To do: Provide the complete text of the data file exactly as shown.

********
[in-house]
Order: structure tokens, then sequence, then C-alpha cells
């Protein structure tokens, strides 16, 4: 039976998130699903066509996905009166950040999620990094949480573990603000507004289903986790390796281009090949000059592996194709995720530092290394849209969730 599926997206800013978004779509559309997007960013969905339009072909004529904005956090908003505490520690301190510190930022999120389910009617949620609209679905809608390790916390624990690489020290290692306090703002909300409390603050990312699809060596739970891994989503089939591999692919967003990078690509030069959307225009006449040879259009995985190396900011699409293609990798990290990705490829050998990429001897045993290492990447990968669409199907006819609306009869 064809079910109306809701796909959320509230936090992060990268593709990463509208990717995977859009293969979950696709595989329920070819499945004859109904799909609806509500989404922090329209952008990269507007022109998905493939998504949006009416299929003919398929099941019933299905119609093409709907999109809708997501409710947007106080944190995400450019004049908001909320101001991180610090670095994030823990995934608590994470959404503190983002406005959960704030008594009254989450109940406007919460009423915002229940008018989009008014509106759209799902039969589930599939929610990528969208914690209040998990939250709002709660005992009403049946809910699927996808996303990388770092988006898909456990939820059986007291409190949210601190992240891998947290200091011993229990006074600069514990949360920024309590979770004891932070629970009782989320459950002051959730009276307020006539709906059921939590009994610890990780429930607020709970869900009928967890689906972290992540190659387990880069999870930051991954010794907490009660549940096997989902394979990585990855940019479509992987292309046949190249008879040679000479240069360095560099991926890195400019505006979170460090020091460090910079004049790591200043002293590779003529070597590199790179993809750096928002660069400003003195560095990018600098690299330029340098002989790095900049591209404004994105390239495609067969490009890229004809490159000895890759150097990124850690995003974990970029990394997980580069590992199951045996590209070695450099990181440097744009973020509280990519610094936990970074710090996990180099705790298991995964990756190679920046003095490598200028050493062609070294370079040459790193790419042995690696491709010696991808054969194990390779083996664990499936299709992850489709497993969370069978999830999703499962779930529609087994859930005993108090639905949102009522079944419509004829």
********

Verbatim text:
[in-house]
Order: structure tokens, then sequence, then C-alpha cells
């Protein structure tokens, strides 16, 4: 039976998130699903066509996905009166950040999620990094949480573990603000507004289903986790390796281009090949000059592996194709995720530092290394849209969730 599926997206800013978004779509559309997007960013969905339009072909004529904005956090908003505490520690301190510190930022999120389910009617949620609209679905809608390790916390624990690489020290290692306090703002909300409390603050990312699809060596739970891994989503089939591999692919967003990078690509030069959307225009006449040879259009995985190396900011699409293609990798990290990705490829050998990429001897045993290492990447990968669409199907006819609306009869 064809079910109306809701796909959320509230936090992060990268593709990463509208990717995977859009293969979950696709595989329920070819499945004859109904799909609806509500989404922090329209952008990269507007022109998905493939998504949006009416299929003919398929099941019933299905119609093409709907999109809708997501409710947007106080944190995400450019004049908001909320101001991180610090670095994030823990995934608590994470959404503190983002406005959960704030008594009254989450109940406007919460009423915002229940008018989009008014509106759209799902039969589930599939929610990528969208914690209040998990939250709002709660005992009403049946809910699927996808996303990388770092988006898909456990939820059986007291409190949210601190992240891998947290200091011993229990006074600069514990949360920024309590979770004891932070629970009782989320459950002051959730009276307020006539709906059921939590009994610890990780429930607020709970869900009928967890689906972290992540190659387990880069999870930051991954010794907490009660549940096997989902394979990585990855940019479509992987292309046949190249008879040679000479240069360095560099991926890195400019505006979170460090020091460090910079004049790591200043002293590779003529070597590199790179993809750096928002660069400003003195560095990018600098690299330029340098002989790095900049591209404004994105390239495609067969490009890229004809490159000895890759150097990124850690995003974990970029990394997980580069590992199951045996590209070695450099990181440097744009973020509280990519610094936990970074710090996990180099705790298991995964990756190679920046003095490598200028050493062609070294370079040459790193790419042995690696491709010696991808054969194990390779083996664990499936299709992850489709497993969370069978999830999703499962779930529609087994859930005993108090639905949102009522079944419509004829």